A large amount of civil rights protests have taken place in the African American community nationwide. The lack of results behind these protests may lead one to believe that modern civil rights protests are no longer effective.
The last few years have been a plethora of reasons to protest injustices across America within young black males being shot at the hands of intimidated Caucasian males.
"Protests and marches have their place, but if you really want to affect change in a capitalist economy you have to attack capitalism… Modern protests should pick up where Martin Luther King Jr. left off by boycotting businesses," said Darryl Scriven, a Philosophy and Religion assistant professor at Florida A & M University.
A study conducted by The American Psychological Association, in Washington, D.C., suggests that young African American boys are not being provided the proper protection because they are viewed as older and less innocent than white counterparts. When shown pictures of young African American males starting at age 10 they’re overestimated by at least 4.5 years.
Trayvon Martin, Jordan Davis, Oscar Grant and now Michael Brown were all vilified in some way and white people attempted to justify the reasons for them being murdered by those appointed to protect them.
Even when black males attempt to reach out for help from Caucasians, they are still greeted with fearful reactions. Former FAMU football player Jonathan Ferrell was murdered by a police officer for knocking on a white woman's door for help after being in a car accident.
One may believe like with most issues, the problem lies with the leadership of current civil rights organizations.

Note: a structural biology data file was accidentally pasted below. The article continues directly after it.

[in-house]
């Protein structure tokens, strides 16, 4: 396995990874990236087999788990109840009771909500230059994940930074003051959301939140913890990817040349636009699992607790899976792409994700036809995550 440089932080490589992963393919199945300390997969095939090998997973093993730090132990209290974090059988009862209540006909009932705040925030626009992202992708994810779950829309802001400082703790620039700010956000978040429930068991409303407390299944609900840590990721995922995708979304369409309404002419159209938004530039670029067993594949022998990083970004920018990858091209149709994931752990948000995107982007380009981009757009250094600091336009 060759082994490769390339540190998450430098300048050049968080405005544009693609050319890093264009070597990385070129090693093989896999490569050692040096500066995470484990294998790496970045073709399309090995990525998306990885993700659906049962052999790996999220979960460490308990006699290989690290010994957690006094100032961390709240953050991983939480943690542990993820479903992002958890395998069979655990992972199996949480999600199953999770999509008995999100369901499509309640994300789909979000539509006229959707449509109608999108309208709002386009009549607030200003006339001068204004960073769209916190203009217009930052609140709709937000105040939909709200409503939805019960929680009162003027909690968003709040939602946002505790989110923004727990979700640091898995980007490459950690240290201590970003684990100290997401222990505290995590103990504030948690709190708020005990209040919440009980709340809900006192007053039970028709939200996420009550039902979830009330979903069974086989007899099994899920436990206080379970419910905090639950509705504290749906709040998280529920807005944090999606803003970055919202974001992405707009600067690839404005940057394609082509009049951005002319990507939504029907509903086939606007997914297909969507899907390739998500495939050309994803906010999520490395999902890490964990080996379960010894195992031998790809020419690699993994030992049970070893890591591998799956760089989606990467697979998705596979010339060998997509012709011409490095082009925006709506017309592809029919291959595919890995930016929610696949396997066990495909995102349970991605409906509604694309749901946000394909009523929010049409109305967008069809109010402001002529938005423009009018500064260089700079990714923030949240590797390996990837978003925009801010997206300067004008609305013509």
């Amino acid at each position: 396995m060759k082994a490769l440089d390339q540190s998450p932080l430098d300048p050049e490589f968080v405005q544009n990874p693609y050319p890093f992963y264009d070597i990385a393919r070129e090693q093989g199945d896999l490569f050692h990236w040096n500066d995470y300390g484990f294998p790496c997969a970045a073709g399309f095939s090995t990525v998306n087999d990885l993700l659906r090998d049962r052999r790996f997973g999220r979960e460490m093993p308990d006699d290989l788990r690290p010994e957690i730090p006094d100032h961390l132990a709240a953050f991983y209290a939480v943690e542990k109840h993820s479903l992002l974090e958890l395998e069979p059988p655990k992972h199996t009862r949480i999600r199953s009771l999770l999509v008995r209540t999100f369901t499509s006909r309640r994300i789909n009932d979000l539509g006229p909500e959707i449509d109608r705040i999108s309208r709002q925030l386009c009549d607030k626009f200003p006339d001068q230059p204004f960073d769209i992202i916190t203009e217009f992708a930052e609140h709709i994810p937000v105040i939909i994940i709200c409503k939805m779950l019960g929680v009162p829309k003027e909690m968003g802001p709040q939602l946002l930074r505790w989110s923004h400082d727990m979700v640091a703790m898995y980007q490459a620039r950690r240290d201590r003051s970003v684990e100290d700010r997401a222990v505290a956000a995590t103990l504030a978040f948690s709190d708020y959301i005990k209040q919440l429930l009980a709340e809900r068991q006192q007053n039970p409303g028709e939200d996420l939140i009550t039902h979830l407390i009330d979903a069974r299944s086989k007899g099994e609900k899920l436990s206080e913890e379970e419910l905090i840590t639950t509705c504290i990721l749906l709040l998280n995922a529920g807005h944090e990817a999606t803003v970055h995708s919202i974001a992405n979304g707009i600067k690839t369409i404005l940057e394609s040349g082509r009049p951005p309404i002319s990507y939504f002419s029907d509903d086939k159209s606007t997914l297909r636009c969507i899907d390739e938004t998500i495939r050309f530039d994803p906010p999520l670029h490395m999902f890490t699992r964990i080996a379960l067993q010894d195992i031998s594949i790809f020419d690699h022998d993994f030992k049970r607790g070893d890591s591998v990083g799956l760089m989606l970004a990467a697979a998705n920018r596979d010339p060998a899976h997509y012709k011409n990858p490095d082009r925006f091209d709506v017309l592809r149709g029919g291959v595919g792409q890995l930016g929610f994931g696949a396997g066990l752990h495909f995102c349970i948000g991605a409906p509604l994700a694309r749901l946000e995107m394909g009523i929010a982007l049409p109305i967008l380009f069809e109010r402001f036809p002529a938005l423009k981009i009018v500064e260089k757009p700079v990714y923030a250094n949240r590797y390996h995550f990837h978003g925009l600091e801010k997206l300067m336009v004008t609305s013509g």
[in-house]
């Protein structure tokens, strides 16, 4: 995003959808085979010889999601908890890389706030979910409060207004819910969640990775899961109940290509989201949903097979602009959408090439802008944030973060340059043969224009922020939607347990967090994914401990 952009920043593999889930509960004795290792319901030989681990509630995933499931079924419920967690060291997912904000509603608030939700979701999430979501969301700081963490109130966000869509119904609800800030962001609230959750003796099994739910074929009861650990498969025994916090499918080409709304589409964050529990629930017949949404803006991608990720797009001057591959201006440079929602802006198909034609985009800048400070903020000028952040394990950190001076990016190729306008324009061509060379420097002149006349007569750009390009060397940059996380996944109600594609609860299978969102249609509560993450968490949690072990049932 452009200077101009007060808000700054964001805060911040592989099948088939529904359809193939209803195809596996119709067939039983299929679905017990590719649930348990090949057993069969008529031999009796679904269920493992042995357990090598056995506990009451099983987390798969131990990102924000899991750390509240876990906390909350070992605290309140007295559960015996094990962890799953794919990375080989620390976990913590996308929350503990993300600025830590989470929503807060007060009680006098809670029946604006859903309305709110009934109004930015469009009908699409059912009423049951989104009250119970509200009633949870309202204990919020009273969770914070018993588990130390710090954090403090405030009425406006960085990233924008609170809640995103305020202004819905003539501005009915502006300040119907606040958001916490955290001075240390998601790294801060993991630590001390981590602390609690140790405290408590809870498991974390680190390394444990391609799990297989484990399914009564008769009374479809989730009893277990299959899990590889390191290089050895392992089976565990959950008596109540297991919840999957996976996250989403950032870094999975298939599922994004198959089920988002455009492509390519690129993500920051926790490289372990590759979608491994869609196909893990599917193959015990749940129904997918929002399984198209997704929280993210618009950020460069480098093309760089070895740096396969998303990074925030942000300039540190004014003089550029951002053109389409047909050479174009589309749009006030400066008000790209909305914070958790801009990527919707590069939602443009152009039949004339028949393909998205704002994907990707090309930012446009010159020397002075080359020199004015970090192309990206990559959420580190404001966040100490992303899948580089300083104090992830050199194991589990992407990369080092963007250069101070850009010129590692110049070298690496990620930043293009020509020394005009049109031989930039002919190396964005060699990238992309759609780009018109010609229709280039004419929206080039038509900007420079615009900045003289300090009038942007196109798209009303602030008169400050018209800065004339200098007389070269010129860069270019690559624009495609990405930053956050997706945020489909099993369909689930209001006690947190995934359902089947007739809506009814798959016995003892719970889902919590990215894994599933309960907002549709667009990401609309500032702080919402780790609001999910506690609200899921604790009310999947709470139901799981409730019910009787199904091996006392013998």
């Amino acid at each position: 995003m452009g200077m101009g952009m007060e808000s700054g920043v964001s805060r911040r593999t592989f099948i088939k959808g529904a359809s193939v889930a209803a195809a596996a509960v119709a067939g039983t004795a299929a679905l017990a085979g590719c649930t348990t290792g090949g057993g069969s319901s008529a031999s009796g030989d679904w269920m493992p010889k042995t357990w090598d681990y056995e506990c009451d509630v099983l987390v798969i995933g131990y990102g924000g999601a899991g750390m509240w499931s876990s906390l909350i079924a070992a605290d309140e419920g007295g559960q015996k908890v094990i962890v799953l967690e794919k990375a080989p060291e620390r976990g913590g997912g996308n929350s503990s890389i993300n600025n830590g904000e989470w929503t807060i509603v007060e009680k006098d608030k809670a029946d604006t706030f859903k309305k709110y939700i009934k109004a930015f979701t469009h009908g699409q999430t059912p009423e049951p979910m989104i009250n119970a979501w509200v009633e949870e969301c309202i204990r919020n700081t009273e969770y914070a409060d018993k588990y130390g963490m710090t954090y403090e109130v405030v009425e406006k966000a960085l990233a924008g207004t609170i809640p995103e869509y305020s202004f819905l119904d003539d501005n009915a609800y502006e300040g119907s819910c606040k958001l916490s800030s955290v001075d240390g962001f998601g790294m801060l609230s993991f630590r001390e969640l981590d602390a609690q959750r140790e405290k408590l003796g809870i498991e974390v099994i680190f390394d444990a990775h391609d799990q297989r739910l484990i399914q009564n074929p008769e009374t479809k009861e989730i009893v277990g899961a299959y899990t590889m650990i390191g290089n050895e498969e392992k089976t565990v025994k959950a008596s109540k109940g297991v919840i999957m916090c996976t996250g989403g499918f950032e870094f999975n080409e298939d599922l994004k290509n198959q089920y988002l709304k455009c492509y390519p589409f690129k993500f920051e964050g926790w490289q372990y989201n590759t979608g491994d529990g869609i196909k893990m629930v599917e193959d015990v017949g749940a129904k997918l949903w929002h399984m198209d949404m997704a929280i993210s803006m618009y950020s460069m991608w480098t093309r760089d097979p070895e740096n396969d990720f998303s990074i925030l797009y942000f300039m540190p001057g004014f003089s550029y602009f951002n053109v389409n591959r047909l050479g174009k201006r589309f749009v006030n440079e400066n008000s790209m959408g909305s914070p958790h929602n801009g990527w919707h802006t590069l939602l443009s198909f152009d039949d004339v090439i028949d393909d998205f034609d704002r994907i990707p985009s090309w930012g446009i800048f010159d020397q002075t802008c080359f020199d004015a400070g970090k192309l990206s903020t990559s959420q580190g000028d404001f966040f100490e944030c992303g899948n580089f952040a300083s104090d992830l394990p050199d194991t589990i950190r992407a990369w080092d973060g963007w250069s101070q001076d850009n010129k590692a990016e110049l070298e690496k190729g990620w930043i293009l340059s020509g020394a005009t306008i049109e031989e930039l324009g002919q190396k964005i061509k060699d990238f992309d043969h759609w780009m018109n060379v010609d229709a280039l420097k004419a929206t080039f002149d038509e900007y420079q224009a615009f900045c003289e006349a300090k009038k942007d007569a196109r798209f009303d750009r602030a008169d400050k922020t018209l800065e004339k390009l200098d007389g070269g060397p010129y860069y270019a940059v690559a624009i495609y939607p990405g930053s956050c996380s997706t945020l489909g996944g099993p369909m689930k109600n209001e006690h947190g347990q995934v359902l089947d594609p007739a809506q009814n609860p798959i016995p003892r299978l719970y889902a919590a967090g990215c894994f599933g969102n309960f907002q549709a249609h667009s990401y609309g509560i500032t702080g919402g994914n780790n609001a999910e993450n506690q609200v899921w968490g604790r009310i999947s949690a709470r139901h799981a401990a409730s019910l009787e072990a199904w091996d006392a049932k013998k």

"The difference is the caliber of leadership in past civil rights protests the leaders were committed to the goal that he was willing to risk his personal freedom, standing in society, financial basis… Current leaders don't occupy that same type of courage,” Scriven said.
Social media also has played a role in modern civil rights movement.
Tweets can take away some of the potency of a civil rights organizations because some individuals may tweet before they take action. Although, tweets don't replace actual protests, a trending tweet can shed light on a seemingly small issue that wouldn't get as much attention otherwise.
"I think social media has stimulated activity because it's a way for people to be involved. Even during the ‘60s civil rights movement you didn't have all black people protesting because they didn't believe in peacefully protesting so they participated in other ways," said David Jackson Jr., a professor of history and chairman at FAMU.
It is possible to argue that despite protest progress has not been made or not enough progress has been made because young African Americans are still being shot.
"I have seen progress in the community, over the summer we had a rally in Tallahassee at the Capitol for Michael Brown when he was shot. All three schools came together to support. I think that shows progress," said Ronald Nelson, the president of the FAMU Chapter of the NAACP.
Regardless of progress being shown in certain areas African Americans are not satisfied with the bottom line regarding injustices.
"Progress has been made but me being president of the NAACP and speaking with the leaders of the community we're not satisfied and we will not be satisfied until every injustice is turned and all of our rights are fully endowed to us," Nelson said.